Compact discs, (cds) became popular late in the twentieth century. They replaced the analog vinyl records used since the early twentieth century. People touted cds because they didn't have skip or hiss. The vinyl record was dead. Audiophiles, listeners who search for the perfect sound, feel the analog sound is superior to digital in several ways. Vinyl fans say cds sound tinny and cold. After 30 years vinyl records started to make a comeback. Vinyl enthusiasts have kept and enlarged their record collections all along.

Vinyl phonograph record.
Credit: Public domain.

Analog and Digital Sound

Analog records are made by sounds recorded on a magnetic master tape. This is then transferred to a disk which uses a needle to cut grooves to make the master recording. This master disk is then used to press the vinyl records. These records can be played back on a turntable which uses a needle or stylus to pick up the vibrations which play out the speakers as sound.

Digital sound is made by recording the sound at a rate of 44,100 times per second known as sample timing. While fast, it’s not continuous like analog, and that’s where the difference comes in. It distorts sounds such as fast drum beats, or instrument tones because the sound depends on what portion of the sound it records. The cd is converted back to analog when it plays on the home audio system. Undoubtedly digital sound will come closer to continuous as equipment improves and the sample timing becomes closer to continuous sound without breaks.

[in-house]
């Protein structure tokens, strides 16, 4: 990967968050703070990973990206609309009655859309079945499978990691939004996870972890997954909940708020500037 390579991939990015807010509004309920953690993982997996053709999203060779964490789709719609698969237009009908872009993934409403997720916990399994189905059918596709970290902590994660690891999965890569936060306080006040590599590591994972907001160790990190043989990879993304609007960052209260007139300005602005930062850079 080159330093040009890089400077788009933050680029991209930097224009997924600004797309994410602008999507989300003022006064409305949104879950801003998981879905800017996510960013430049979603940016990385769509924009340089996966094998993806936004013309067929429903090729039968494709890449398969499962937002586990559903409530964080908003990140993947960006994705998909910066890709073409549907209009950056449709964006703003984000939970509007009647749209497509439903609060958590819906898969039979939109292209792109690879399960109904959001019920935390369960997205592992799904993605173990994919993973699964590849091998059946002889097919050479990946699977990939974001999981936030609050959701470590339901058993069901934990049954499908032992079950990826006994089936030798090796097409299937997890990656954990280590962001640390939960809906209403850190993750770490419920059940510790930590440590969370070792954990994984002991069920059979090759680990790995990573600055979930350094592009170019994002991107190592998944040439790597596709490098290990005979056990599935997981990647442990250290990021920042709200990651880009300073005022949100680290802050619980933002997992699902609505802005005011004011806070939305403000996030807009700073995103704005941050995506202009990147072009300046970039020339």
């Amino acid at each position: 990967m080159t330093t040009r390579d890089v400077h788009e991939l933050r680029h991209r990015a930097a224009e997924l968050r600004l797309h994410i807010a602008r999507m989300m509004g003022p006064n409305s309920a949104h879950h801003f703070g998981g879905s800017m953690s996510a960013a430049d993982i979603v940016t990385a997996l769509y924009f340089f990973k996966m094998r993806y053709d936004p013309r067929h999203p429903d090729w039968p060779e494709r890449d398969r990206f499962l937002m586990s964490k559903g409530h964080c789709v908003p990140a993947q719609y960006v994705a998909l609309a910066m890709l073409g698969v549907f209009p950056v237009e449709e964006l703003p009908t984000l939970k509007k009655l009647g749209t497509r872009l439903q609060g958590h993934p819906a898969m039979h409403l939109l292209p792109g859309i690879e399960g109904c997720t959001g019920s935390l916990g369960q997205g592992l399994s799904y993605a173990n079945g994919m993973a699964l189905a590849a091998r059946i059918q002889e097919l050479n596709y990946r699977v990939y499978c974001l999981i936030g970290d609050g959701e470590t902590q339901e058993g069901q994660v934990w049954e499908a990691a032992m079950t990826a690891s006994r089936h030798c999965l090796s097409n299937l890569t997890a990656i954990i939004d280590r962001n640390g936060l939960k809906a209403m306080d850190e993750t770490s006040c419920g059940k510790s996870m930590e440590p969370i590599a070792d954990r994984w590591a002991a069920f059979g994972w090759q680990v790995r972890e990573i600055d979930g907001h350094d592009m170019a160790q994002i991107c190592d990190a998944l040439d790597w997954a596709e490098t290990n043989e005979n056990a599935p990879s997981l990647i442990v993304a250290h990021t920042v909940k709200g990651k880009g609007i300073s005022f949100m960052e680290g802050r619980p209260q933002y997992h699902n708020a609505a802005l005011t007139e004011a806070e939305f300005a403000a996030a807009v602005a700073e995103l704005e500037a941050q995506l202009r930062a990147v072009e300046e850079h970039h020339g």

Record press.
Credit: Public domain courtesy David McClister.

Best: Vinyl Records Or Compact Disk?

According to the experts, the sound system is the most important part of the audio equation. Sound experts claim when a cd and new vinyl record are played on a good sound system, most people can’t tell the difference.

Audiophiles disagree. They claim digital sound loses quality in the high and low range. This gives vinyl a small advantage on the low end by making a warmer sound. Compact discs can’t be smooth as vinyl records, as it doesn’t continuously record the sound, and audiophiles claim that makes a difference in the sound.

Cds have the advantage of putting more music on a disc. A long playing (LP) record can hold approximately 20 minutes on one side. After one side’s done, it has to be turned over to play the other side. A cd could hold all this and more.

Phonographic turntable.
Credit: Public domain courtesy JWGreen

Vinyl Record Sizes

The most recent vinyl record, and still used, is a 12 inch diameter long LP that plays at 33 and a third revolutions per minute (rpm). These hold 60 minutes of music, 30 per side, but most recordings held about a maximum of 45 minutes. The 10 inch 33 and a third rpm preceded the 12 inch LP and held about 6 minutes per side, or 12 minutes maximum. The 78 rpm was also 10 inches in diameter and held 3 minutes of music per side. The 45 rpm is a 7 inch disk that commonly has one three minute tune per side.